There was a lot of discussion at the Antioch Writers’ Workshop (AWW) about the chestnut, “write what you know.” Zakes Mda gave a lovely keynote speech, and talked about the idea of writing what you don’t know, or maybe more accurately, writing what you want to know.

I think that the idea of writing what you know is too often taken too literally. People write fiction which is autobiography, veiled by the sheerest curtain: so that setting, plot, characters, dialogue, and just about everything else is (to borrow a phrase from the ubiquitous Law and Order TV shows) “ripped from the headlines” of their lives. When I talk to other writers about this, the more savvy people agree that yes, it behooves a writer to write from a basis of emotional or psychological truth. The idea of authenticity is everywhere these days, and the word is overused, but it fits here, I think. However, having some core of authenticity does not necessarily mean transposing your real life to fiction. No matter how interesting the “headlines” of someone’s life might be, the world and the world of words would be better if people would use more imagination.

So I’ve been thinking about various angles on this problem, both in fiction and nonfiction.

I attended a memoir workshop last week at the AWW. I submitted a piece of nonfiction, more of a personal essay than memoir. In the piece, there is a person whose name I did not use; let’s call this person the villain of my story. Part of the reason I chose not to use the villain’s name had to do with protecting myself. But the story I told is mine, and the reason I decided to tell it has mainly to do with not hiding secrets.

As I understand it, here are my options:

1. Put the essay or whatever it is aside, congratulate myself for the courage and catharsis of writing it, and get back to work on my novel.
2. Change names and call it nonfiction.
3. Change names and call it fiction. (This has zero appeal. See above about not hiding secrets.)
4. Name the person and open myself to unknown and unpleasant reactions.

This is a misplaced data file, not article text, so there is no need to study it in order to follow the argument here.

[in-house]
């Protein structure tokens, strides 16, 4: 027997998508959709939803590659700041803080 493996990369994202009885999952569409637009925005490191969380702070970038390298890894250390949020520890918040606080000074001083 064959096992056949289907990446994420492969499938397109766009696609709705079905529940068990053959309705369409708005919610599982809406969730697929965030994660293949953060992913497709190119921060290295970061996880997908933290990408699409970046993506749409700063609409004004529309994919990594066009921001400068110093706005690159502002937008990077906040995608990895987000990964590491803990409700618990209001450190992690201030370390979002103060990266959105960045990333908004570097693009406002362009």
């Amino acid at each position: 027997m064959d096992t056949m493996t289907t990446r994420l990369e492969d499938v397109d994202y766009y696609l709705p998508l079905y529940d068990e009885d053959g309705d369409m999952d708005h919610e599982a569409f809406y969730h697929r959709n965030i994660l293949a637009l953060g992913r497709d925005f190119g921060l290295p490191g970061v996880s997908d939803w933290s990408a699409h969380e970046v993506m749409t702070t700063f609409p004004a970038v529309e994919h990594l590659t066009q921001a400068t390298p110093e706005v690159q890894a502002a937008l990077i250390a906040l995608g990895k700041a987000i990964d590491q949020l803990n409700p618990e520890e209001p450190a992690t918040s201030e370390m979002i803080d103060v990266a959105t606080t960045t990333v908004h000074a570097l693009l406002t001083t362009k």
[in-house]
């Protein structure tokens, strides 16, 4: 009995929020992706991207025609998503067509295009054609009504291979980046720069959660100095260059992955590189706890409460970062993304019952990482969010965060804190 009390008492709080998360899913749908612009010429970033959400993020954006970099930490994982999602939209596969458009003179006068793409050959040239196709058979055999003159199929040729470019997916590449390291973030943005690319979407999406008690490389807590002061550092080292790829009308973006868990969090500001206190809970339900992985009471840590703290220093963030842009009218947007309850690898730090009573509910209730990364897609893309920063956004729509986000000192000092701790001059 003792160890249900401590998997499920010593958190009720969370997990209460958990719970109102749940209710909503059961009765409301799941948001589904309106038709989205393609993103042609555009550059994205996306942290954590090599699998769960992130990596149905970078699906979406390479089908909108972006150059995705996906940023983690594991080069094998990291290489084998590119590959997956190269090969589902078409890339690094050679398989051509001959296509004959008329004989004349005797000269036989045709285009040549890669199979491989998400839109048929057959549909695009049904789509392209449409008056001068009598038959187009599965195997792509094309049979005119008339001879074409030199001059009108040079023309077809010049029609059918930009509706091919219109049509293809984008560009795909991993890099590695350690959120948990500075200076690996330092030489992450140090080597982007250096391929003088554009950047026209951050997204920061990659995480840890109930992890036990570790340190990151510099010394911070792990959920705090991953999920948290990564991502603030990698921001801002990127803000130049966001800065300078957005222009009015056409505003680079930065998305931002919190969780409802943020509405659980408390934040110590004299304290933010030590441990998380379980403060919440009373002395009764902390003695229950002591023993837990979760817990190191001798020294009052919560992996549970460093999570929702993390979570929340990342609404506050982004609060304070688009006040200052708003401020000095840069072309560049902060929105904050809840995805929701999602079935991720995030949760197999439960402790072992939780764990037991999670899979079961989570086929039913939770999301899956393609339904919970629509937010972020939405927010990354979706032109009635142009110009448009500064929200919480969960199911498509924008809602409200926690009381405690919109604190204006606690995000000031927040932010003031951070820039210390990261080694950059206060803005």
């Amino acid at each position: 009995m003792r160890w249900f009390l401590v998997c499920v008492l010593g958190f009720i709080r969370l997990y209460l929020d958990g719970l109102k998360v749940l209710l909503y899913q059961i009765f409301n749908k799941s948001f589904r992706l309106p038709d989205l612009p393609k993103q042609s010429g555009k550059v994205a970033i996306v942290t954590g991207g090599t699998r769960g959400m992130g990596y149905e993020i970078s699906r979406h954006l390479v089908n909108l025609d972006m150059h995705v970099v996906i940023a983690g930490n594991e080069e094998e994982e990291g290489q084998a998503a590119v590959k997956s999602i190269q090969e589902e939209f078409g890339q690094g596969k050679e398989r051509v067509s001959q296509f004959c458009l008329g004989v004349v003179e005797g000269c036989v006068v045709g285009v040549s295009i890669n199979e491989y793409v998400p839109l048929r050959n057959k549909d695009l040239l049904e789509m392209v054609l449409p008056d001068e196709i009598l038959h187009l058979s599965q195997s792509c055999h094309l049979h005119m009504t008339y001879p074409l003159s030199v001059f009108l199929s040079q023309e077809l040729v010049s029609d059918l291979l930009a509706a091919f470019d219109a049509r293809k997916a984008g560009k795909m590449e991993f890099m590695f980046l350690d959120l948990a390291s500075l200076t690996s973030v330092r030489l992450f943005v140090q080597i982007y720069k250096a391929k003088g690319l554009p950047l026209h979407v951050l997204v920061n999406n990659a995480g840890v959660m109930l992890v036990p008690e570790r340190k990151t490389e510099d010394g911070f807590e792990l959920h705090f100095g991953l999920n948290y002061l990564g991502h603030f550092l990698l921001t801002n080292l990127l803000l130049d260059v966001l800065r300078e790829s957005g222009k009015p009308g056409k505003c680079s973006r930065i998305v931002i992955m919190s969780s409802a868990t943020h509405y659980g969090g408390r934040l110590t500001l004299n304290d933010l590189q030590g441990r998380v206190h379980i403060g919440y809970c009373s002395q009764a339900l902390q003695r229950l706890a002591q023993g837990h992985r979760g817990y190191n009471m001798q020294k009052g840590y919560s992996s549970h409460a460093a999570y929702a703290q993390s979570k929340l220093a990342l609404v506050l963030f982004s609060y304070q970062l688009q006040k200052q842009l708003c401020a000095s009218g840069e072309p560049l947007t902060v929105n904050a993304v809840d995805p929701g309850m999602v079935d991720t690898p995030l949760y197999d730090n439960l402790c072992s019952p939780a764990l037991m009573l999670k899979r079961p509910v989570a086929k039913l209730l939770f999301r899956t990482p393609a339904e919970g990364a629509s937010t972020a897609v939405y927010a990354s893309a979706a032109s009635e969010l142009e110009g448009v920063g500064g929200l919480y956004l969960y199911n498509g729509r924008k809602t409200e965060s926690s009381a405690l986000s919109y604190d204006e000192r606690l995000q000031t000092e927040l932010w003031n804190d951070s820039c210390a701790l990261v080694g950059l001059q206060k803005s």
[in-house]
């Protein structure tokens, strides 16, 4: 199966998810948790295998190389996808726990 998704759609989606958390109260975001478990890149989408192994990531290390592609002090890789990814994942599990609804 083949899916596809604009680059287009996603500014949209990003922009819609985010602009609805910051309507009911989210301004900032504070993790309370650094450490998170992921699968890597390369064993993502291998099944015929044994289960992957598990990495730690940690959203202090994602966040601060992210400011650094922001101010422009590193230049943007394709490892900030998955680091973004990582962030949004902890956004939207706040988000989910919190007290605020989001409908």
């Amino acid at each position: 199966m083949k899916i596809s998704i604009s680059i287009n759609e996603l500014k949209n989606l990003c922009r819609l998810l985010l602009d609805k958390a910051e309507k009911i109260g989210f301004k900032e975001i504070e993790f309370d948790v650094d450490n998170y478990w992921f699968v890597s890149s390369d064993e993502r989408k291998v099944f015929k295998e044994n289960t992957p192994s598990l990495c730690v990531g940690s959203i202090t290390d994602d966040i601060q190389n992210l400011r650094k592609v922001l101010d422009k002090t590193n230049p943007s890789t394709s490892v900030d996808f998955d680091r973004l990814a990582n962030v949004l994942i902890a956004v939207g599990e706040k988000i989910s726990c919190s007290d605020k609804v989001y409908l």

I get mad thinking about how, in order to tell my story, to be free enough to write it and safe enough to publish it, I have to not tell it all. Or more accurately, I get mad that I can’t name a real villain.

So whose story is this? If I experienced it, do I own it? Is it mine? If it’s mine, why can’t I tell everything? Who do these facts belong to, if not me?

Who owns the truth?

8 thoughts on “Write what you know…but not everything you know…

  1. I think it’s powerful to name it even if you have to change names. You own your truth, which is ultimately what people want to read about in your essay. So for a reader, I don’t think the real villian’s name is important. I figure you write what you want, and leave the other stuff up to lawyers and editors when it comes time to publish!

    If you haven’t checked out take a look — there’s a group for memoir writers and this subject comes up a LOT.

  2. And then there’s the fiction-pretending-to-be-memoir genre that had so many enthralled…

    J.T. LeRoy, RIP.

    “So what? It was a good story. Light a candle…”

    1. I think you mean James Frey, right? I think the JT Leroy stuff was supposed to be fiction. But of course the ultimate fiction was the author. I think my brain just folded into itself again. :)

  3. Nope – I did mean J.T. “terminator” LeRoy. Meant it as in “s/he” (Savvanah Knopp) portrayed the fictional author who was really SK’s sister-in-law, and pretended that the “fiction” was really memoir.

    Ah, yes. A good story indeed!

    As for Frey, I think that was so overblown. (i.e., the meat (as it were–sorry vegans) of the story was all true–the exagerated part (his police record) wasn’t even relevant to the story… And/but/so b/c he fictionalized one part, it all became a joke. Which means a lot of people will never read the book. And that’s too bad b/c there is a lot of great non-fiction (mainly, dealing w/alcoholism) in the book.

    Better light another candle…

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